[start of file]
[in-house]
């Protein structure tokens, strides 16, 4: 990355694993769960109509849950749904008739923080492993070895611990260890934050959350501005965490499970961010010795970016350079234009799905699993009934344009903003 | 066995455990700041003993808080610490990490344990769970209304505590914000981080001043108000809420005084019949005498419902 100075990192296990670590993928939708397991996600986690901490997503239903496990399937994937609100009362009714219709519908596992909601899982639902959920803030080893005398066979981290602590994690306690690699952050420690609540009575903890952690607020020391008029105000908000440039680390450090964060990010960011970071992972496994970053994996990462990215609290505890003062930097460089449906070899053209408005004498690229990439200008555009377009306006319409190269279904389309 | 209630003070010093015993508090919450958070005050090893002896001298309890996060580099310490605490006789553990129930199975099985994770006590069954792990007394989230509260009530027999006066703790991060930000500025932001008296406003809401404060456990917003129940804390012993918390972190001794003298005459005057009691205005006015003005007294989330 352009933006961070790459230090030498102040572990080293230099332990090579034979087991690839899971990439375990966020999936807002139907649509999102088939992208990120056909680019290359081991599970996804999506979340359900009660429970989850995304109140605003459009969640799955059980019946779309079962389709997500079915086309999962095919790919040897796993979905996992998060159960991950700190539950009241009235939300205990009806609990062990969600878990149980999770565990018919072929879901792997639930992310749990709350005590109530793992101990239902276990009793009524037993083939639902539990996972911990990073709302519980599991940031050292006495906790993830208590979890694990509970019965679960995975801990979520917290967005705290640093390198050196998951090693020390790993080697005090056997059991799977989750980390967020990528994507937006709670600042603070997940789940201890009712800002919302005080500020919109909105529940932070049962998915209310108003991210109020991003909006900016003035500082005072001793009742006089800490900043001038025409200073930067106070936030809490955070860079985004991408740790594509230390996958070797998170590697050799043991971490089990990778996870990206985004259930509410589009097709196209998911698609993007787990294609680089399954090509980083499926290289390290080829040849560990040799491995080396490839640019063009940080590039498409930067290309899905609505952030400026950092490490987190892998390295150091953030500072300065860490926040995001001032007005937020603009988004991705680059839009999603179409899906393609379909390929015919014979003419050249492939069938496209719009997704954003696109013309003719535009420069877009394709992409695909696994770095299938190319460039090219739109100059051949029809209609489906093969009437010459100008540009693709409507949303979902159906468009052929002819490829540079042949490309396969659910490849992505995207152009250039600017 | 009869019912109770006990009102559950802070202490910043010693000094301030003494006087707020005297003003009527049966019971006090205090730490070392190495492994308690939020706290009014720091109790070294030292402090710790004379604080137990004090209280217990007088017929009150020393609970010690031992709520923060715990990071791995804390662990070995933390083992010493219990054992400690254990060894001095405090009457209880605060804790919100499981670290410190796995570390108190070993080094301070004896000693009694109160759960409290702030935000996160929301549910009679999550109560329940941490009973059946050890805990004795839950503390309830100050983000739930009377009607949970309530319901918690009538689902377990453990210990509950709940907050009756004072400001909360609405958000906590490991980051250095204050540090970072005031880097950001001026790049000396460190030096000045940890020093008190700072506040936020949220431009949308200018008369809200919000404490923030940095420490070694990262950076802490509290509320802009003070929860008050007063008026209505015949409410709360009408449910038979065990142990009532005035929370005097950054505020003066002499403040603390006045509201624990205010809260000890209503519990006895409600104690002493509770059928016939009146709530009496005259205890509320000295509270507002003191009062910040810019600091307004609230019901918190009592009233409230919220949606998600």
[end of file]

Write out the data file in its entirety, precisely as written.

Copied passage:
[in-house]
């Protein structure tokens, strides 16, 4: 990355694993769960109509849950749904008739923080492993070895611990260890934050959350501005965490499970961010010795970016350079234009799905699993009934344009903003 | 066995455990700041003993808080610490990490344990769970209304505590914000981080001043108000809420005084019949005498419902 100075990192296990670590993928939708397991996600986690901490997503239903496990399937994937609100009362009714219709519908596992909601899982639902959920803030080893005398066979981290602590994690306690690699952050420690609540009575903890952690607020020391008029105000908000440039680390450090964060990010960011970071992972496994970053994996990462990215609290505890003062930097460089449906070899053209408005004498690229990439200008555009377009306006319409190269279904389309 | 209630003070010093015993508090919450958070005050090893002896001298309890996060580099310490605490006789553990129930199975099985994770006590069954792990007394989230509260009530027999006066703790991060930000500025932001008296406003809401404060456990917003129940804390012993918390972190001794003298005459005057009691205005006015003005007294989330 352009933006961070790459230090030498102040572990080293230099332990090579034979087991690839899971990439375990966020999936807002139907649509999102088939992208990120056909680019290359081991599970996804999506979340359900009660429970989850995304109140605003459009969640799955059980019946779309079962389709997500079915086309999962095919790919040897796993979905996992998060159960991950700190539950009241009235939300205990009806609990062990969600878990149980999770565990018919072929879901792997639930992310749990709350005590109530793992101990239902276990009793009524037993083939639902539990996972911990990073709302519980599991940031050292006495906790993830208590979890694990509970019965679960995975801990979520917290967005705290640093390198050196998951090693020390790993080697005090056997059991799977989750980390967020990528994507937006709670600042603070997940789940201890009712800002919302005080500020919109909105529940932070049962998915209310108003991210109020991003909006900016003035500082005072001793009742006089800490900043001038025409200073930067106070936030809490955070860079985004991408740790594509230390996958070797998170590697050799043991971490089990990778996870990206985004259930509410589009097709196209998911698609993007787990294609680089399954090509980083499926290289390290080829040849560990040799491995080396490839640019063009940080590039498409930067290309899905609505952030400026950092490490987190892998390295150091953030500072300065860490926040995001001032007005937020603009988004991705680059839009999603179409899906393609379909390929015919014979003419050249492939069938496209719009997704954003696109013309003719535009420069877009394709992409695909696994770095299938190319460039090219739109100059051949029809209609489906093969009437010459100008540009693709409507949303979902159906468009052929002819490829540079042949490309396969659910490849992505995207152009250039600017 | 009869019912109770006990009102559950802070202490910043010693000094301030003494006087707020005297003003009527049966019971006090205090730490070392190495492994308690939020706290009014720091109790070294030292402090710790004379604080137990004090209280217990007088017929009150020393609970010690031992709520923060715990990071791995804390662990070995933390083992010493219990054992400690254990060894001095405090009457209880605060804790919100499981670290410190796995570390108190070993080094301070004896000693009694109160759960409290702030935000996160929301549910009679999550109560329940941490009973059946050890805990004795839950503390309830100050983000739930009377009607949970309530319901918690009538689902377990453990210990509950709940907050009756004072400001909360609405958000906590490991980051250095204050540090970072005031880097950001001026790049000396460190030096000045940890020093008190700072506040936020949220431009949308200018008369809200919000404490923030940095420490070694990262950076802490509290509320802009003070929860008050007063008026209505015949409410709360009408449910038979065990142990009532005035929370005097950054505020003066002499403040603390006045509201624990205010809260000890209503519990006895409600104690002493509770059928016939009146709530009496005259205890509320000295509270507002003191009062910040810019600091307004609230019901918190009592009233409230919220949606998600």